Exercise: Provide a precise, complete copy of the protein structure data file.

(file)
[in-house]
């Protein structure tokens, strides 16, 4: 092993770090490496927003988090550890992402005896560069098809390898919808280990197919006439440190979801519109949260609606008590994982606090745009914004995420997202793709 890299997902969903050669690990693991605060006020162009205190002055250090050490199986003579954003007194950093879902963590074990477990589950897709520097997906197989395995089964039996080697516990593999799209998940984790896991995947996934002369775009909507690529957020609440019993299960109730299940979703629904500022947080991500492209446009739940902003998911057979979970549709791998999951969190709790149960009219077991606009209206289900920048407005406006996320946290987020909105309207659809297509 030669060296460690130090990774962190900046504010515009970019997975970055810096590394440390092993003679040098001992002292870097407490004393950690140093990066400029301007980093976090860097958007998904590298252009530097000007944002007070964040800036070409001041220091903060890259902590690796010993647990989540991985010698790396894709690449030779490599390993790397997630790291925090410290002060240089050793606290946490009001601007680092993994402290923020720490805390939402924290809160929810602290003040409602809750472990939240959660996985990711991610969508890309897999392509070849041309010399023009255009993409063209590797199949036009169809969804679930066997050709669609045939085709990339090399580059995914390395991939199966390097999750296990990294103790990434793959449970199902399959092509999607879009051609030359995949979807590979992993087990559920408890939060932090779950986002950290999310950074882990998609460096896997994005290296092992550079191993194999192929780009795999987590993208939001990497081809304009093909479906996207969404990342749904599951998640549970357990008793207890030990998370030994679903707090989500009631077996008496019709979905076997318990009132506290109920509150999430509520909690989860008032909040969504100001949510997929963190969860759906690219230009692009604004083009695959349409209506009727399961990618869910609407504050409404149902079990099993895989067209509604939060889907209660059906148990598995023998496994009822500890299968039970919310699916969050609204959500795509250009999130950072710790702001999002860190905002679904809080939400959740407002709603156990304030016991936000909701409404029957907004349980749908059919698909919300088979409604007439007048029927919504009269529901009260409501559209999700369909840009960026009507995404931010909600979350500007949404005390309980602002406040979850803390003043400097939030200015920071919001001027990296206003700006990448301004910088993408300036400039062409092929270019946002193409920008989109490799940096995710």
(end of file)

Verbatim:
[in-house]
């Protein structure tokens, strides 16, 4: 092993770090490496927003988090550890992402005896560069098809390898919808280990197919006439440190979801519109949260609606008590994982606090745009914004995420997202793709 890299997902969903050669690990693991605060006020162009205190002055250090050490199986003579954003007194950093879902963590074990477990589950897709520097997906197989395995089964039996080697516990593999799209998940984790896991995947996934002369775009909507690529957020609440019993299960109730299940979703629904500022947080991500492209446009739940902003998911057979979970549709791998999951969190709790149960009219077991606009209206289900920048407005406006996320946290987020909105309207659809297509 030669060296460690130090990774962190900046504010515009970019997975970055810096590394440390092993003679040098001992002292870097407490004393950690140093990066400029301007980093976090860097958007998904590298252009530097000007944002007070964040800036070409001041220091903060890259902590690796010993647990989540991985010698790396894709690449030779490599390993790397997630790291925090410290002060240089050793606290946490009001601007680092993994402290923020720490805390939402924290809160929810602290003040409602809750472990939240959660996985990711991610969508890309897999392509070849041309010399023009255009993409063209590797199949036009169809969804679930066997050709669609045939085709990339090399580059995914390395991939199966390097999750296990990294103790990434793959449970199902399959092509999607879009051609030359995949979807590979992993087990559920408890939060932090779950986002950290999310950074882990998609460096896997994005290296092992550079191993194999192929780009795999987590993208939001990497081809304009093909479906996207969404990342749904599951998640549970357990008793207890030990998370030994679903707090989500009631077996008496019709979905076997318990009132506290109920509150999430509520909690989860008032909040969504100001949510997929963190969860759906690219230009692009604004083009695959349409209506009727399961990618869910609407504050409404149902079990099993895989067209509604939060889907209660059906148990598995023998496994009822500890299968039970919310699916969050609204959500795509250009999130950072710790702001999002860190905002679904809080939400959740407002709603156990304030016991936000909701409404029957907004349980749908059919698909919300088979409604007439007048029927919504009269529901009260409501559209999700369909840009960026009507995404931010909600979350500007949404005390309980602002406040979850803390003043400097939030200015920071919001001027990296206003700006990448301004910088993408300036400039062409092929270019946002193409920008989109490799940096995710």